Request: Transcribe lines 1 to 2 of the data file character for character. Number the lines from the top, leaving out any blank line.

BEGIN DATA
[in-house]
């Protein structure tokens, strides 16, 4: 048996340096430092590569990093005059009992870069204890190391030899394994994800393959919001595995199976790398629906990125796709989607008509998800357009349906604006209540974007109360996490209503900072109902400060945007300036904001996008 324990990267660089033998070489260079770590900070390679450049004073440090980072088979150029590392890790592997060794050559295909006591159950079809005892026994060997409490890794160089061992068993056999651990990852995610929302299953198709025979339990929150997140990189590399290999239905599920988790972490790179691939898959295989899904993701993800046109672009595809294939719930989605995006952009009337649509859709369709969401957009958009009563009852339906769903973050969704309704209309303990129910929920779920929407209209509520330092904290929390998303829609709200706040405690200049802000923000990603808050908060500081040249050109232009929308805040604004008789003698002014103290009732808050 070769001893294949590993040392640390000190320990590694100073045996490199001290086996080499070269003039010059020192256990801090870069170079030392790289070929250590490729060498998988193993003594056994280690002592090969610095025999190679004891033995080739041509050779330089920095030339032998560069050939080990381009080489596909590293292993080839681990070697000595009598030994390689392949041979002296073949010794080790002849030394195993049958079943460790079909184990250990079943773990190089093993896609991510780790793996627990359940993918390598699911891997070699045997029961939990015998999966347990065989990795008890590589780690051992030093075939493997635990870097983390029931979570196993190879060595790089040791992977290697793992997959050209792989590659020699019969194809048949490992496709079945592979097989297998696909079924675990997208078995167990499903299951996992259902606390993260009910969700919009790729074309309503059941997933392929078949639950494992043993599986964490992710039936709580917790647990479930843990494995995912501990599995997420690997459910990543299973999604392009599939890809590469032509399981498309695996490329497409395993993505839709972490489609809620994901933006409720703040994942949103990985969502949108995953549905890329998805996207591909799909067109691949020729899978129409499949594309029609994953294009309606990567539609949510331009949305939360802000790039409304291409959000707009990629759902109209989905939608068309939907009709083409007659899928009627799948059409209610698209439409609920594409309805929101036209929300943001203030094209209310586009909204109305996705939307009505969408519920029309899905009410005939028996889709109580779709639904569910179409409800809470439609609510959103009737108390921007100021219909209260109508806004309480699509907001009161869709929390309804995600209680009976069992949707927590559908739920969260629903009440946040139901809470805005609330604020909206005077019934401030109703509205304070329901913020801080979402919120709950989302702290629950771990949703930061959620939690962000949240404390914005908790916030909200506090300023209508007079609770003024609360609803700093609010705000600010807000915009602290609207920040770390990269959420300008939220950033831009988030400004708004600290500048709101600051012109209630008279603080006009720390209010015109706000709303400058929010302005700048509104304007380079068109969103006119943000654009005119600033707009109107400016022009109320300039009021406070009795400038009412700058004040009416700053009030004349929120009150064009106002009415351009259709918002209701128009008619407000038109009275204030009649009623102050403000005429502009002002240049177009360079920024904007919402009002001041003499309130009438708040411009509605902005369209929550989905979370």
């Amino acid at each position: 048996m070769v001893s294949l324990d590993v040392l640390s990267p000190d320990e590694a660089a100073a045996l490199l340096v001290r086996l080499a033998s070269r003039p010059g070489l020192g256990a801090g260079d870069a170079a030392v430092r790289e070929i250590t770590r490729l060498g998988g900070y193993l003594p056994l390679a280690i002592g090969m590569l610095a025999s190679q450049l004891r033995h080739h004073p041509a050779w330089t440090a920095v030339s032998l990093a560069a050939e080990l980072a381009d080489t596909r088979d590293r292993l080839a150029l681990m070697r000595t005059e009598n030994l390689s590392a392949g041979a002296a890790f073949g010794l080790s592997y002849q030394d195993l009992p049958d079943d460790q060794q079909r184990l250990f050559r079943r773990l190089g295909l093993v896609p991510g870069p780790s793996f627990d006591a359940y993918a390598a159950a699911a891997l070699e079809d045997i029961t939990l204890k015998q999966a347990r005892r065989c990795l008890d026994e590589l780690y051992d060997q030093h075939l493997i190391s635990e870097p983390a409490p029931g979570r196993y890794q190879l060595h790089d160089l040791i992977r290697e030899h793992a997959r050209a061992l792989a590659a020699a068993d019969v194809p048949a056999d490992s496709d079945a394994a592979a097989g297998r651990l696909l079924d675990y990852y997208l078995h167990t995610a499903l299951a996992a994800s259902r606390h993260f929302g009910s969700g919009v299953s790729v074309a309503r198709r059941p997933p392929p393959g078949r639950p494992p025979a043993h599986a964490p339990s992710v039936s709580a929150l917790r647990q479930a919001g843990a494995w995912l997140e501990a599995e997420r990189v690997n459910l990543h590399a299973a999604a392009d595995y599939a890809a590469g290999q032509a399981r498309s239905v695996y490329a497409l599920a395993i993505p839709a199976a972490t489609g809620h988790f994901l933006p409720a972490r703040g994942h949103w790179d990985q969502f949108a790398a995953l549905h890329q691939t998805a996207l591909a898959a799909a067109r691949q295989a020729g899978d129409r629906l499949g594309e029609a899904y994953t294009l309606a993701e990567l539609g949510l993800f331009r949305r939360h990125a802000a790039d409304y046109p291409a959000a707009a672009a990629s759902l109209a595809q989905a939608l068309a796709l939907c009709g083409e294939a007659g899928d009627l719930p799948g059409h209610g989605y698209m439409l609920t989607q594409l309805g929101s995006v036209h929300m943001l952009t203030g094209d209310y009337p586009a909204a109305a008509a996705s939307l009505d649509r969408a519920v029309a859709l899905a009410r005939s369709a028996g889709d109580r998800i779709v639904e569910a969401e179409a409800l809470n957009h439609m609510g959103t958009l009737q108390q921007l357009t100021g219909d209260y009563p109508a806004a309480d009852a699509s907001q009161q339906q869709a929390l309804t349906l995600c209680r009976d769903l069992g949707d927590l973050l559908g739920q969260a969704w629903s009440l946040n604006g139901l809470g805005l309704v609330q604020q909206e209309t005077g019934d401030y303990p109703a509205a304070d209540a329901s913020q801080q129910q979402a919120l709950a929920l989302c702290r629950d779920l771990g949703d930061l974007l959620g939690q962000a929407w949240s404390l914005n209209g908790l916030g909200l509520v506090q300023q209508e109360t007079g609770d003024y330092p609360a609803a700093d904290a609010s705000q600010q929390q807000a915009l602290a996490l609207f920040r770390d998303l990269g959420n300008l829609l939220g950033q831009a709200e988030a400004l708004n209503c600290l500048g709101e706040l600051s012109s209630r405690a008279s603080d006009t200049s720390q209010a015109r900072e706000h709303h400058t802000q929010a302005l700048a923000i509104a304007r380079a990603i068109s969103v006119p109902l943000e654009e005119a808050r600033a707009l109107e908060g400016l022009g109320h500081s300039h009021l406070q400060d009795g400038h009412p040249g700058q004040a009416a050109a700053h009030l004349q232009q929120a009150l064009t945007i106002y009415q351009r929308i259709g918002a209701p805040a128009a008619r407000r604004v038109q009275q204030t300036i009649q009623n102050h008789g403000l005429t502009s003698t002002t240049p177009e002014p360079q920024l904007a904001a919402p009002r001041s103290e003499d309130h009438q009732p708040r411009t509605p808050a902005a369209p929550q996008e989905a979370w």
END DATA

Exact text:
[in-house]
């Protein structure tokens, strides 16, 4: 048996340096430092590569990093005059009992870069204890190391030899394994994800393959919001595995199976790398629906990125796709989607008509998800357009349906604006209540974007109360996490209503900072109902400060945007300036904001996008 324990990267660089033998070489260079770590900070390679450049004073440090980072088979150029590392890790592997060794050559295909006591159950079809005892026994060997409490890794160089061992068993056999651990990852995610929302299953198709025979339990929150997140990189590399290999239905599920988790972490790179691939898959295989899904993701993800046109672009595809294939719930989605995006952009009337649509859709369709969401957009958009009563009852339906769903973050969704309704209309303990129910929920779920929407209209509520330092904290929390998303829609709200706040405690200049802000923000990603808050908060500081040249050109232009929308805040604004008789003698002014103290009732808050 070769001893294949590993040392640390000190320990590694100073045996490199001290086996080499070269003039010059020192256990801090870069170079030392790289070929250590490729060498998988193993003594056994280690002592090969610095025999190679004891033995080739041509050779330089920095030339032998560069050939080990381009080489596909590293292993080839681990070697000595009598030994390689392949041979002296073949010794080790002849030394195993049958079943460790079909184990250990079943773990190089093993896609991510780790793996627990359940993918390598699911891997070699045997029961939990015998999966347990065989990795008890590589780690051992030093075939493997635990870097983390029931979570196993190879060595790089040791992977290697793992997959050209792989590659020699019969194809048949490992496709079945592979097989297998696909079924675990997208078995167990499903299951996992259902606390993260009910969700919009790729074309309503059941997933392929078949639950494992043993599986964490992710039936709580917790647990479930843990494995995912501990599995997420690997459910990543299973999604392009599939890809590469032509399981498309695996490329497409395993993505839709972490489609809620994901933006409720703040994942949103990985969502949108995953549905890329998805996207591909799909067109691949020729899978129409499949594309029609994953294009309606990567539609949510331009949305939360802000790039409304291409959000707009990629759902109209989905939608068309939907009709083409007659899928009627799948059409209610698209439409609920594409309805929101036209929300943001203030094209209310586009909204109305996705939307009505969408519920029309899905009410005939028996889709109580779709639904569910179409409800809470439609609510959103009737108390921007100021219909209260109508806004309480699509907001009161869709929390309804995600209680009976069992949707927590559908739920969260629903009440946040139901809470805005609330604020909206005077019934401030109703509205304070329901913020801080979402919120709950989302702290629950771990949703930061959620939690962000949240404390914005908790916030909200506090300023209508007079609770003024609360609803700093609010705000600010807000915009602290609207920040770390990269959420300008939220950033831009988030400004708004600290500048709101600051012109209630008279603080006009720390209010015109706000709303400058929010302005700048509104304007380079068109969103006119943000654009005119600033707009109107400016022009109320300039009021406070009795400038009412700058004040009416700053009030004349929120009150064009106002009415351009259709918002209701128009008619407000038109009275204030009649009623102050403000005429502009002002240049177009360079920024904007919402009002001041003499309130009438708040411009509605902005369209929550989905979370």